The Taliban drove an ambulance packed with explosives into a crowded street Jan. 27 in Kabul, Afghanistan, and detonated the devices, killing 95 people and injuring 158 more.
The ambulance attack came only days after a 15-hour siege on an Intercontinental Hotel in Kabul. Twenty-two people died in the siege, including 14 foreigners. Four Americans were among the foreign victims of the attack.
Taliban activity has recently increased in Kabul over the past few months, with a total of at least 122 deaths as of Jan. 28 from terrorist activity that can be traced back to the extremist group.
President Donald Trump announced in August 2017 that the U.S. would send more troops to Afghanistan and other countries in the Middle East to try to finally end lasting conflicts in the area. Three thousand additional troops were deployed to the country this past August, which may have some influence on escalating tensions.
Douglas Ollivant, former director of the National Security Council for both the Bush and the Obama administrations and current managing partner of Mantid International, told PBS NewsHour that the Taliban is able to execute their attacks because Afghanistan is still as unstable as it was 16 years ago.
“The Taliban are still strong as they are because nothing has fundamentally changed,” Ollivant said. “They want to be back inside the government, and the government seems unable to repel them, and we seem unable to help the government in repelling them.”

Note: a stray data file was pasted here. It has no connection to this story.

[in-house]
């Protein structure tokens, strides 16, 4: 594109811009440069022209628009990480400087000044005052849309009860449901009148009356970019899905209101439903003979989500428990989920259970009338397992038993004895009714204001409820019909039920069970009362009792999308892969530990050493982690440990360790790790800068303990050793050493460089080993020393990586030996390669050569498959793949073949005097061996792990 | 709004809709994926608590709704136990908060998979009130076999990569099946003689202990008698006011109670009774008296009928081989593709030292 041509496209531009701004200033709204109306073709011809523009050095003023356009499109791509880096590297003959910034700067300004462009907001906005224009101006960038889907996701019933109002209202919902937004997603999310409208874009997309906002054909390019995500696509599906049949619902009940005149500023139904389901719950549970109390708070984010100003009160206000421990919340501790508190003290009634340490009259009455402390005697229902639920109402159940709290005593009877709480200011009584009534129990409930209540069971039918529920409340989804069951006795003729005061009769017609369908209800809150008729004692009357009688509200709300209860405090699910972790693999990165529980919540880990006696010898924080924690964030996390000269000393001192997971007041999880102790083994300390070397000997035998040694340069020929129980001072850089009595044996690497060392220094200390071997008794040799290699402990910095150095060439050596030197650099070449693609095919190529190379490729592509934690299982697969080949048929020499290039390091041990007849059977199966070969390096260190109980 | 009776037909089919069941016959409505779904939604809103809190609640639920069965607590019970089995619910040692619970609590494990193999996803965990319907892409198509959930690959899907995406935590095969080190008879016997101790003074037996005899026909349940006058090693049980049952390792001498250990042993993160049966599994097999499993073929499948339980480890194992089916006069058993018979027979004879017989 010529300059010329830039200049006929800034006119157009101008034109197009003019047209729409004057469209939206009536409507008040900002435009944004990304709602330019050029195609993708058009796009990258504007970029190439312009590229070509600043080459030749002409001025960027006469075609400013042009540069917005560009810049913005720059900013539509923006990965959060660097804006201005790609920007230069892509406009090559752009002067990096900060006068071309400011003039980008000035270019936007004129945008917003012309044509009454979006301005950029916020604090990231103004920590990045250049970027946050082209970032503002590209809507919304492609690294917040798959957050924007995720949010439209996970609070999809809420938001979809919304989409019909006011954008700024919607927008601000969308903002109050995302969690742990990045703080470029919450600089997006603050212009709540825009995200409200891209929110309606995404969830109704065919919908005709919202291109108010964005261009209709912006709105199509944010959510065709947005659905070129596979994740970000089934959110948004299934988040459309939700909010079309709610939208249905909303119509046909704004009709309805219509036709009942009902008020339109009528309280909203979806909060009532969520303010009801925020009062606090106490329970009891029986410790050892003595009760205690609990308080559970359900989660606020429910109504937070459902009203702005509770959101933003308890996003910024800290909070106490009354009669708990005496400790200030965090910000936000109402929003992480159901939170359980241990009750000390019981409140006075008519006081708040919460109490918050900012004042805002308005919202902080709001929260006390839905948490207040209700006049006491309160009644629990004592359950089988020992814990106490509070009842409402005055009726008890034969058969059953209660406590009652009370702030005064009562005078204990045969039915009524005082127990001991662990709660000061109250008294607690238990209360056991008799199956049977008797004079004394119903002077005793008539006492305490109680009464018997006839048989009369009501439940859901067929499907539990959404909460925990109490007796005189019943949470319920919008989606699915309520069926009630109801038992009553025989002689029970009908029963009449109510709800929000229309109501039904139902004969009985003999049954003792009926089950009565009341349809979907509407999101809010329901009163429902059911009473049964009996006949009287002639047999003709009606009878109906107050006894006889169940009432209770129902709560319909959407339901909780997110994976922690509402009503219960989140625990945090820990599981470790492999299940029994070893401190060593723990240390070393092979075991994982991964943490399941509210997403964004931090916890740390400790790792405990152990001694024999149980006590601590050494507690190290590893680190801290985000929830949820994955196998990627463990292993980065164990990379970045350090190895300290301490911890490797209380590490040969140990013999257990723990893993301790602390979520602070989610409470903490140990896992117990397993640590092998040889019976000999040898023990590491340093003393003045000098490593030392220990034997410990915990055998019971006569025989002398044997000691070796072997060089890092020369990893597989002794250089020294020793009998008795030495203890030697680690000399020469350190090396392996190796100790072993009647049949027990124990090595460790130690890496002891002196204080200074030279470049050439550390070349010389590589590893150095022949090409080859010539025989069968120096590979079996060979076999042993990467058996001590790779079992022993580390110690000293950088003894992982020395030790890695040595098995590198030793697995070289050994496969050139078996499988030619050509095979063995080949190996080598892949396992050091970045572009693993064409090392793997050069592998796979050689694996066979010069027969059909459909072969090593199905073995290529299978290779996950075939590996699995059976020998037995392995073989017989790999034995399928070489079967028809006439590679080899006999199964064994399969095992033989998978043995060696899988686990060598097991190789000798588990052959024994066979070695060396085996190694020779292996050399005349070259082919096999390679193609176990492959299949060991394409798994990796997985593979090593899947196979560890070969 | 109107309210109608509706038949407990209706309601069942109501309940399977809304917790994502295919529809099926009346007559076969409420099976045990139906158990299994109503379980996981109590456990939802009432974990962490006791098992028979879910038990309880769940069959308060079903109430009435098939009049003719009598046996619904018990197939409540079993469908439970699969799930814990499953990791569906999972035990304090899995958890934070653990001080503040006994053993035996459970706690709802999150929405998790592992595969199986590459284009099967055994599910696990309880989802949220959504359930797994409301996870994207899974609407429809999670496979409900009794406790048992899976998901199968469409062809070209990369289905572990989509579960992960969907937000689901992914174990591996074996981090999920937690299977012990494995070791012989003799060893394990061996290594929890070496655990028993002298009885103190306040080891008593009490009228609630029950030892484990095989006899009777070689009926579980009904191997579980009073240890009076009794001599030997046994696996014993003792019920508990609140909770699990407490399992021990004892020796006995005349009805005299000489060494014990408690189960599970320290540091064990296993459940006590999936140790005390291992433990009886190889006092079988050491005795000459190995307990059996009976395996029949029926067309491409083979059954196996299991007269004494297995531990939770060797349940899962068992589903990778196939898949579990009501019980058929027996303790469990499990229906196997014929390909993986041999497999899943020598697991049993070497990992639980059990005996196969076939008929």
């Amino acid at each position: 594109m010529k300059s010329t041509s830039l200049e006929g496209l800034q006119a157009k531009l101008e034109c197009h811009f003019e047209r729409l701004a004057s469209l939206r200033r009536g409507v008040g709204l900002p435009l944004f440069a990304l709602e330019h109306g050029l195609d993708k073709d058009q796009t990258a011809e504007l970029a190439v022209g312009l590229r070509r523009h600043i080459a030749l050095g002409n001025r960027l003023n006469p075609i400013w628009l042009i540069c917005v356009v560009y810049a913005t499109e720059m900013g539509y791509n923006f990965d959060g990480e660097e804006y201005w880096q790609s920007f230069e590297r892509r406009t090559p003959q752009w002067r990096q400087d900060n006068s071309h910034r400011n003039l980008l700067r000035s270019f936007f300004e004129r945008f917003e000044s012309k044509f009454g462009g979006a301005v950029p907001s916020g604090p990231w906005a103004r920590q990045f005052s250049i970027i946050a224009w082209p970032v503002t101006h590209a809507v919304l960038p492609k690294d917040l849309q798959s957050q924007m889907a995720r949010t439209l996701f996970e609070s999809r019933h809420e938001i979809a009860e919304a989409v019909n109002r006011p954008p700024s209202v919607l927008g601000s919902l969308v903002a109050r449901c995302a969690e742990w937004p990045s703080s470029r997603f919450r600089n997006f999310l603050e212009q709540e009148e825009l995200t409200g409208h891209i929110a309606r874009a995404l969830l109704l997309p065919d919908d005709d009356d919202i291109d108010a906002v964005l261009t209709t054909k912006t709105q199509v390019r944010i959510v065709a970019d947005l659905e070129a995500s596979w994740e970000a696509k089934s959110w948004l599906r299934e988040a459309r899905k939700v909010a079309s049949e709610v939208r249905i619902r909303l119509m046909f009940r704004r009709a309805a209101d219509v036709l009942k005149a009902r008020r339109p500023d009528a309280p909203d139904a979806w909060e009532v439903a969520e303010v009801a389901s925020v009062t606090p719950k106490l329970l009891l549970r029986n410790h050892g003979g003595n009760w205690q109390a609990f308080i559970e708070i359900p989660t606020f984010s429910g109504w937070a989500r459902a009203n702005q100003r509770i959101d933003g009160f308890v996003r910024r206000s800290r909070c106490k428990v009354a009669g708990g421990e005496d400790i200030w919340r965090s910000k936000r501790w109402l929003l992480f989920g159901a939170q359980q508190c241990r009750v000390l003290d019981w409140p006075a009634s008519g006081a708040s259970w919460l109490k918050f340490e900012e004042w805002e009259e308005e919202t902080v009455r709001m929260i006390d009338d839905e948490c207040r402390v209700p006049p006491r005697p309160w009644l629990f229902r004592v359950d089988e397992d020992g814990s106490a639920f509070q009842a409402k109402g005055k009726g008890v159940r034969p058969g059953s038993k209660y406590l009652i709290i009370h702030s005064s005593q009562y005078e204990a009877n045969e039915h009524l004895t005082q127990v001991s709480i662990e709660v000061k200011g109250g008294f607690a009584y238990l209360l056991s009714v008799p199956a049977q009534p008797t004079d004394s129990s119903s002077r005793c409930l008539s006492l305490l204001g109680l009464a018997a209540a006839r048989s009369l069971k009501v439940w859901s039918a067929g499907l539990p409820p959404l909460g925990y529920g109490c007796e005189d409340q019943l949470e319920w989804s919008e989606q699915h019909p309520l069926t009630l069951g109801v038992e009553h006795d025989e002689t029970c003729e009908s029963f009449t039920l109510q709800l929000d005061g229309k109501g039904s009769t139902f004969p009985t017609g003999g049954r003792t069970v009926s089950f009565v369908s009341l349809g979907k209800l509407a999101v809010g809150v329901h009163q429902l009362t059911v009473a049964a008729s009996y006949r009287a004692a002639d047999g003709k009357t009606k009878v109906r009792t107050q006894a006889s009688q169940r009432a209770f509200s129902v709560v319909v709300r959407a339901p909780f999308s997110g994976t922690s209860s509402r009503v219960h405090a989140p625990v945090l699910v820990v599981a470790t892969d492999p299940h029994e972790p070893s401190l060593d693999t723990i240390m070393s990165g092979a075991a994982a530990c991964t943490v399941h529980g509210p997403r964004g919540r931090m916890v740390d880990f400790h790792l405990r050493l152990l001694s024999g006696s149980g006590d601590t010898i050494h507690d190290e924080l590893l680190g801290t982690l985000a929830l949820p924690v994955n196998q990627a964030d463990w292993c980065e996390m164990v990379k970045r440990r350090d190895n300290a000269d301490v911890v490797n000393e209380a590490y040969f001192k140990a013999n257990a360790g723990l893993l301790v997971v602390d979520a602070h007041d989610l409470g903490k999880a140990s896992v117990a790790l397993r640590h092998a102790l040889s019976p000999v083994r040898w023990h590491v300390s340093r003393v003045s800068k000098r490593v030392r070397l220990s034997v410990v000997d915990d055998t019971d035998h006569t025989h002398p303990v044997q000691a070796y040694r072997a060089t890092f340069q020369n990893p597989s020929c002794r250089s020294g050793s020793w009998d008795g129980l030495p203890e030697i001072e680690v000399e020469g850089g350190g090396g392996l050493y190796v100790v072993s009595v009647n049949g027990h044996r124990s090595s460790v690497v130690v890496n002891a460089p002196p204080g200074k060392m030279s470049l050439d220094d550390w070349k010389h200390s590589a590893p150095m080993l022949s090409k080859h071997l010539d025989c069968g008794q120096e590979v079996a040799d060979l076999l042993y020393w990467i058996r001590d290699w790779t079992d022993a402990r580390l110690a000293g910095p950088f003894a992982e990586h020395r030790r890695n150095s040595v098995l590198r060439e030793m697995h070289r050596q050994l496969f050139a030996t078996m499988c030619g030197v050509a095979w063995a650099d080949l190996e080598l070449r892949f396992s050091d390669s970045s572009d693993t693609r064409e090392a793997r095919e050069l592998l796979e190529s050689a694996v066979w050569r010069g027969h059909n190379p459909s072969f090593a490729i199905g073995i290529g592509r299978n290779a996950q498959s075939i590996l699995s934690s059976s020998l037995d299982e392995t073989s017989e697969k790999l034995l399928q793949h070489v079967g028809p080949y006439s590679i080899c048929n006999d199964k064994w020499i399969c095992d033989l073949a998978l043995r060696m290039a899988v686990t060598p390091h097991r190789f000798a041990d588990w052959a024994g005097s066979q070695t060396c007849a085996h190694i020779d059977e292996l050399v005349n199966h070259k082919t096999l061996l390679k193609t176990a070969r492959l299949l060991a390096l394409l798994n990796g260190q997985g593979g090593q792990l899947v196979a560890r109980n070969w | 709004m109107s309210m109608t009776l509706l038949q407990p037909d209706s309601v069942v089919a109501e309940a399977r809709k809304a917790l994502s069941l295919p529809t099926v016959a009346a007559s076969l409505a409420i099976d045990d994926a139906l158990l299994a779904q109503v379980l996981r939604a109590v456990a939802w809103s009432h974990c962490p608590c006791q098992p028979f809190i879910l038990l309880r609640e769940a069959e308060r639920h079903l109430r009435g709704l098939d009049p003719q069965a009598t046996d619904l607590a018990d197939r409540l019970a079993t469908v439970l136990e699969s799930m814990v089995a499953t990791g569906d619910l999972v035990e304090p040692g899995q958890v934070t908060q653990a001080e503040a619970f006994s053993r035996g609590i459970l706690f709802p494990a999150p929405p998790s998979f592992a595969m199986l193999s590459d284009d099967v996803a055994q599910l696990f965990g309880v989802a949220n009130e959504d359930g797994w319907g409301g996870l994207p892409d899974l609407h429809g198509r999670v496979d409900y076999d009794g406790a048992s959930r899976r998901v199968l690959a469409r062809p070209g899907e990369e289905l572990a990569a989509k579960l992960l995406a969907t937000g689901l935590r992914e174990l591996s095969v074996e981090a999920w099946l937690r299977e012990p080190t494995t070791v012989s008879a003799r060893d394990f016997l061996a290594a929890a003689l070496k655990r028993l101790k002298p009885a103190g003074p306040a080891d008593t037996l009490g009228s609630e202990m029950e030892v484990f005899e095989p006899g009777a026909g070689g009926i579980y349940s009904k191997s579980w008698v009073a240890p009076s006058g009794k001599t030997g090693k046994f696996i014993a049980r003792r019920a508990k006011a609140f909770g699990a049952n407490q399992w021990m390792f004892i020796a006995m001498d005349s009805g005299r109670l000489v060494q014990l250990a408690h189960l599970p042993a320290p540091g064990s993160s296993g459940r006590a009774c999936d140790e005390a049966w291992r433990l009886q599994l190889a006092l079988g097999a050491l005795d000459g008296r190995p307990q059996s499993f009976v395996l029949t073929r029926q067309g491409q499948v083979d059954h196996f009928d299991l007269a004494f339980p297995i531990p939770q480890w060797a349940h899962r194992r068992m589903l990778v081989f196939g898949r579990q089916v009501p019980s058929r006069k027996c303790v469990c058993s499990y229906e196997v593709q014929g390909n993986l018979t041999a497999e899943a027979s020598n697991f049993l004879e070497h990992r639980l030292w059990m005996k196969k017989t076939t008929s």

Analysts attributed the escalation of violence in Afghanistan to the ongoing violence between extremist forces and American troops. Frances Z. Brown, an analyst at the Carnegie Endowment for International Peace and former member of the National Security Council, told The New York Times that increased violence should have been expected.
“If you start on the path of escalating pressure, you have to be ready for the other side to escalate,” Brown said.
Zabihullah Mujahid, spokesperson for the Taliban, said the recent attacks were in response to Trump’s promises of a more aggressive military campaign in the Middle East.
“The Islamic Emirate has a clear message for Trump and his hand kissers, that if you go ahead with a policy of aggression and speak from the barrel of a gun, don’t expect Afghans to grow flowers in response,” Mujahid said.
An additional attack on an Afghan military academy on Jan. 29 killed 11 soldiers and injured 16 more. The Islamic State’s affiliate in Afghanistan, the Khorasan Province, has claimed responsibility for the attack. Dawlat Waziri, spokesman for the Afghan defense ministry, said that the attack was against the academy’s security and not the military itself.